Specializing in franchises, small business,
investment & income properties
Small business is one of the fast growing segments of Canada’s economy. Imaginative entrepreneurs with drive and spirit are creating thousands of new jobs and new opportunities for our country’s future. The Canada Small Business Financing (CSBF) Program was created to help small businesses reach their potential by making it easier for them to get term business improvement lawns to finance the purchase or improvement of fixed assets for new or expanded operations. Administered under the Canada Small Business Financing (CSBFA), the program is a joint initiative between the Government of Canada and private sector lenders.
WHY A CSBF LOAN?
Owners of small businesses frequently lack the funds they need to pay for business improvement or expansion. Financing may not be available to them unless they are willing to include their personal assets as loan security. Those wanting to start up new businesses face similar problems. Under the CSBFA, the federal government partially offsets as security support their business financing requirements.
WHO ISSUES THESE LOANS?
Chartered banks, caisses popularizes. Alberta Treasury branches, most credit unions, and many trust, loan and insurance companies are authorized to make loans directly small business owners. Lenders are required to make CSBF loans with the same care as in the conduct of their ordinary business, that is: to assess credit worthiness and draw up agreements following normal lending practice and to administer the loans in accordance with specific program requirements.
WHICH BUSINESSES ARE ELIGIBLE?
Most small businesses starting up or operating in Canada are eligible for CSBF loans, as long as their estimated annual gross revenues do not exceed $5 million during the fiscal year in which they apply for a loan. Farming and charitable religious enterprises are not considered eligible business, however, Businesses may be operated as sole proprietorships, partnerships or incorporated companies.
HOW CAN LOAN PROCEEDS BE USED?
Loan proceeds may be used to finance the purchase or improvement of real property or immovable; the purchase of leasehold improvements or improvements to leased property, and the purchase of improvement of new or used equipment; necessary for the operation of the business.
DOES THE CSBF EXCLUDE ANY LOAN PURPOSES?
Loan proceeds cannot be used to: purchase shares or other types of ownership in a business enterprise; finance working capital (finance inventory, accounts receivable, etc.); finance expenditures or commitments, made by the borrower, previously financed by a term loan; purchase real estate for resale; or purchase or improve real estate for lease or sublease purposes (hospitality, health care and mini-storage industries are exempt from this exclusion).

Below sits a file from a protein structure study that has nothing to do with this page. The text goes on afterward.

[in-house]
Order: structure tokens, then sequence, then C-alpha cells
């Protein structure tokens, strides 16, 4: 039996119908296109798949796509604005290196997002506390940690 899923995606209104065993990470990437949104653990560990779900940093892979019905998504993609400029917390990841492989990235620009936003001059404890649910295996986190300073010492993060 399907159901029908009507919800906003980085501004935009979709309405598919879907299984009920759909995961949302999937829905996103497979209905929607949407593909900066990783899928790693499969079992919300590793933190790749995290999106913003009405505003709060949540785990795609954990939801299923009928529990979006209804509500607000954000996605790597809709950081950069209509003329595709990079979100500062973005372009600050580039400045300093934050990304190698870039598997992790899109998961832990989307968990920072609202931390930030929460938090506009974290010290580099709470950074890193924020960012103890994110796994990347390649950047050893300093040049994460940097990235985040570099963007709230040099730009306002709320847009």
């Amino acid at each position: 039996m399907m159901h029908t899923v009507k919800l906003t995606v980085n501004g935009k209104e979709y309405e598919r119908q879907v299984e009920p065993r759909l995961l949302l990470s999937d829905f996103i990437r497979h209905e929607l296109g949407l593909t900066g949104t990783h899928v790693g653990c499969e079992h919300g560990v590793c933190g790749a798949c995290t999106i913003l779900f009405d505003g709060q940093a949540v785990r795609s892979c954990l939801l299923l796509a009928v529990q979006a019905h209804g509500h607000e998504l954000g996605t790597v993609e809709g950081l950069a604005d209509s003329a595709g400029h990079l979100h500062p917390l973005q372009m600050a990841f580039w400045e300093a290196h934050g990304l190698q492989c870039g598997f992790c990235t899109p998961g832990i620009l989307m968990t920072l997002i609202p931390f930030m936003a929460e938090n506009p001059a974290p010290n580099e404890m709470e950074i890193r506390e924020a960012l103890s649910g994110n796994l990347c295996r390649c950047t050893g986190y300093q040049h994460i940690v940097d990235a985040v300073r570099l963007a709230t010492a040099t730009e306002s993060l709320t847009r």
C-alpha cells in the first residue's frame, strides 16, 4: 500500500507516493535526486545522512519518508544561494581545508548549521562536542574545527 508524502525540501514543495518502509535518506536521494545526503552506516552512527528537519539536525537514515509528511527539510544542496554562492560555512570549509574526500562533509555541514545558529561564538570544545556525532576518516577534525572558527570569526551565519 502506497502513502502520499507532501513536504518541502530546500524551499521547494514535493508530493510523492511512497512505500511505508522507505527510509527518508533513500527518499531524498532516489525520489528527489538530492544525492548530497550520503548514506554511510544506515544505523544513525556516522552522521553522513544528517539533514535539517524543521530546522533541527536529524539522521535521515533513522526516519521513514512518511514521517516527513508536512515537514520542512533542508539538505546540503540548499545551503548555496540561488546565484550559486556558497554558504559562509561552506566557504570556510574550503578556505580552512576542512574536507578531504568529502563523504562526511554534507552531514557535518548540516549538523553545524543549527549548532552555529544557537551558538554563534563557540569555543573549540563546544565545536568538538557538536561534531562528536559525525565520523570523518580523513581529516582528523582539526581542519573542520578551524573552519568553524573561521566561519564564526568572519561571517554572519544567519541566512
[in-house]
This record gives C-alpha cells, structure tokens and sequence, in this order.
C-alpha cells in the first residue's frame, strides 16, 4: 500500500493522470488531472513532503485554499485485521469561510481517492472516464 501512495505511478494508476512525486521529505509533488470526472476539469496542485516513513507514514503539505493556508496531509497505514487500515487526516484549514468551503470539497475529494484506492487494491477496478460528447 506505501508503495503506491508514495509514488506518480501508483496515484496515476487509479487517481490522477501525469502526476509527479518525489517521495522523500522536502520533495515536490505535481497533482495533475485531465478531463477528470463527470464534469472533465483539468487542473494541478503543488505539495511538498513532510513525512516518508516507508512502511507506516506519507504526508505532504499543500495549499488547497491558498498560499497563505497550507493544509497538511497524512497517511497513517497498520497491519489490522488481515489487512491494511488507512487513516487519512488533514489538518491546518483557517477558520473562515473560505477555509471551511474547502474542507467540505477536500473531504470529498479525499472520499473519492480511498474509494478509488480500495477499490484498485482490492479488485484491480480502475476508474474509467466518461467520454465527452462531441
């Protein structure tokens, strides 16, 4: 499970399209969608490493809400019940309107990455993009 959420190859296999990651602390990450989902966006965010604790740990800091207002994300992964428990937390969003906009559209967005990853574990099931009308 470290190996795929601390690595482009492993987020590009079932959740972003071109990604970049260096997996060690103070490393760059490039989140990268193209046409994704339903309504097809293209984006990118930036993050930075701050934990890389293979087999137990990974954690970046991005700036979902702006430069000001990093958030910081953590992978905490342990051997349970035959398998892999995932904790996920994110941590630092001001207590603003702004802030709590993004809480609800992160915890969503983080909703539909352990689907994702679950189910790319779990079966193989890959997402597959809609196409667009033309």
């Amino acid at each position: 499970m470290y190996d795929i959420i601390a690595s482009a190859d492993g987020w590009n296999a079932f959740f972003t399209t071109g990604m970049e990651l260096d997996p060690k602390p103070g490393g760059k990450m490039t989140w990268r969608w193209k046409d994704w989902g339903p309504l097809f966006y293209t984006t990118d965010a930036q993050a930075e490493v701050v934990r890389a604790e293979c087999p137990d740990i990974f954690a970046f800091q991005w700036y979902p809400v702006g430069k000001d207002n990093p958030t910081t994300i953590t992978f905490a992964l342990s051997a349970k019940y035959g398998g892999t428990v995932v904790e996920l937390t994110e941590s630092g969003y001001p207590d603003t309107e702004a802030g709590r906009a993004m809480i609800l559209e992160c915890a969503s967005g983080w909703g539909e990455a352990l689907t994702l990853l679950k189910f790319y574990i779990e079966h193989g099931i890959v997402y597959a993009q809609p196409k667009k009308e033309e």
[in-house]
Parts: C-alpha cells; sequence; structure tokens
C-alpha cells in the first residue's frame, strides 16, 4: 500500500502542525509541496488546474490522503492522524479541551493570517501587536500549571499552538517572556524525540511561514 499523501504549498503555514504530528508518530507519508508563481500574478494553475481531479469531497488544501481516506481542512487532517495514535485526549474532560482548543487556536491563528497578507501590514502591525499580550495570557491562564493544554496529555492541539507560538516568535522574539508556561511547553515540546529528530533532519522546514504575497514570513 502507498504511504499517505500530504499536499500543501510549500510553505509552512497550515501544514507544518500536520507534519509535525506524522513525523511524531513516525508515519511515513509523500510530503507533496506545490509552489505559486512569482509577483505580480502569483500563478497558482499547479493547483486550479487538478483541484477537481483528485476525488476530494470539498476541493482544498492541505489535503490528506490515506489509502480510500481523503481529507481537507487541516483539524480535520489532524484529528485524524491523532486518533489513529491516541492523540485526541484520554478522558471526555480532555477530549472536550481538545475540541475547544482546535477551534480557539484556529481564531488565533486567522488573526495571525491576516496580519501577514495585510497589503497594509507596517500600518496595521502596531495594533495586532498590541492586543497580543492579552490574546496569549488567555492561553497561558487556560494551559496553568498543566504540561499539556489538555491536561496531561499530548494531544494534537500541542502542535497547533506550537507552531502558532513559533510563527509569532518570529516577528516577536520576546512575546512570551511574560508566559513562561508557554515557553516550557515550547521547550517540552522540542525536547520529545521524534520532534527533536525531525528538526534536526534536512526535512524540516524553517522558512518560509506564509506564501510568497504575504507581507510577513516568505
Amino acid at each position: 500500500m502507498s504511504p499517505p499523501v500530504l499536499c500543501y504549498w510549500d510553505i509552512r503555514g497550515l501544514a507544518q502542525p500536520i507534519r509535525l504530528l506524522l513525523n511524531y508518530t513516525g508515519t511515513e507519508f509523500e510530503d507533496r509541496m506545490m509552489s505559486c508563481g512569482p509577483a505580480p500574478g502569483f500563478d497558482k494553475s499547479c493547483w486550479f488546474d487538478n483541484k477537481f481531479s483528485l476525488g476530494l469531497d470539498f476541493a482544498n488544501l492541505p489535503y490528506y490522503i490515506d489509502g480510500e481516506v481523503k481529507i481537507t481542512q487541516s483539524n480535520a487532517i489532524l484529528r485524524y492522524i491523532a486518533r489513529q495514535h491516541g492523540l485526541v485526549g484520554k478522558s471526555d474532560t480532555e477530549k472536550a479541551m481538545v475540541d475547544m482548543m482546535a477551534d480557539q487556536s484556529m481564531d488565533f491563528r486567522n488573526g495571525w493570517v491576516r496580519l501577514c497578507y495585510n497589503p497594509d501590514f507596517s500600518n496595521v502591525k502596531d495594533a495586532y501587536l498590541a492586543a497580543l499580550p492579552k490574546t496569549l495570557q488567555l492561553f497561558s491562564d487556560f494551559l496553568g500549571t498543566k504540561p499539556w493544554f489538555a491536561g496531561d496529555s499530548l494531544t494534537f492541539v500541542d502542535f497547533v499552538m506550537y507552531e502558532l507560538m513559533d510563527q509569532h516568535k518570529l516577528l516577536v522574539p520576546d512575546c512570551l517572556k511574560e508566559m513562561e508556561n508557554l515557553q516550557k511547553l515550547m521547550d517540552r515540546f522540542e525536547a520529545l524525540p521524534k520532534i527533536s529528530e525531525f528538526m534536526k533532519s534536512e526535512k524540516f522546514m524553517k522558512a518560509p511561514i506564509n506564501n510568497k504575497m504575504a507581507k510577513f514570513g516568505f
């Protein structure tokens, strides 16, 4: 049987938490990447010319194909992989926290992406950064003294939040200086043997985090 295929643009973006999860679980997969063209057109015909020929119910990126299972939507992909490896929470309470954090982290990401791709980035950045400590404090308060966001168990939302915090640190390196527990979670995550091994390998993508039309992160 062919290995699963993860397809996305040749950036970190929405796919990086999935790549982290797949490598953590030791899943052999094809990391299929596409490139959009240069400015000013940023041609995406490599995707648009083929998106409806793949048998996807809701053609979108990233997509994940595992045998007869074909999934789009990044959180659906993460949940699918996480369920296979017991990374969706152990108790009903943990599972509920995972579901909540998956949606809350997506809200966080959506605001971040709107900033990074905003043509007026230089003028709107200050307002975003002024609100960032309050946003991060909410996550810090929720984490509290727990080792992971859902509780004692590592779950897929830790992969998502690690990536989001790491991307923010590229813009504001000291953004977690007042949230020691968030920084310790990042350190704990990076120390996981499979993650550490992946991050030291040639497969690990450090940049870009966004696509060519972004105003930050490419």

ARE THERE BORROWING LIMITS?
The maximum value of leans a borrower may have outstanding under the CSBFA and the Small Business Loans Act (SBLA) cannot exceed $250.000. Loan proceeds may be used to finance up to 90 percent of the cost of the asset, including non-refundable taxes and duties. Lenders are obliged to take security in the assets financed. When financing leasehold improvements or computer software, the lender may take security in other business assets. The lender may take personal guarantees or surety ships not exceeding, in aggregate, 25 percent of the original amount of the loan. These guarantees or surety ships cannot be secured with personal assets.
WHAT ABOUT LOAN REPAYMENT?
The period during which a loan must be repaid will generally coincide with the expected economic life of the asset being financed, up to a maximum of 10 years. Installment payments on the loan principle must be scheduled at least annually, but monthly payments are usually called for depending upon arrangements between the borrower and the lender.
HOW ARE THE INTEREST RATES DETERMINED?
Under the CSBFA, borrowers may choose between:
Floating rate loans, where the interest rate fluctuates with changes in the lender’s prime lending rate over the term of loan, but cannot be more than 3 percent over the lender’s prime lending rate: and fixed rate loans, where the interest rate is fixed for the term of the loan, but cannot be more than 3 percent over the lender’s residential mortgage rate for the applicable term. This 3 percent includes an annual administration fee of 1.25 percent payable by the lender to the government. A loan can be prepaid or the interest can be converted to a fixed or floating rate. The lender may charge a penalty for the prepayment or conversion of the loan.
ANY OTHER COSTS?
Lenders are required to pay a one-time loan registration fee to the government equal to 2 percent of the amount loaned. The fee is recovered from borrowers who may reimburse the lenders when their loans are advanced or have the amount of the fee added to their loan balanced, provided that the individual borrower’s loan maximum of $250,000 in total is not exceeded.
HOW DO I APPLY?
Contact the lender of your choice to find out more about the CSBFA.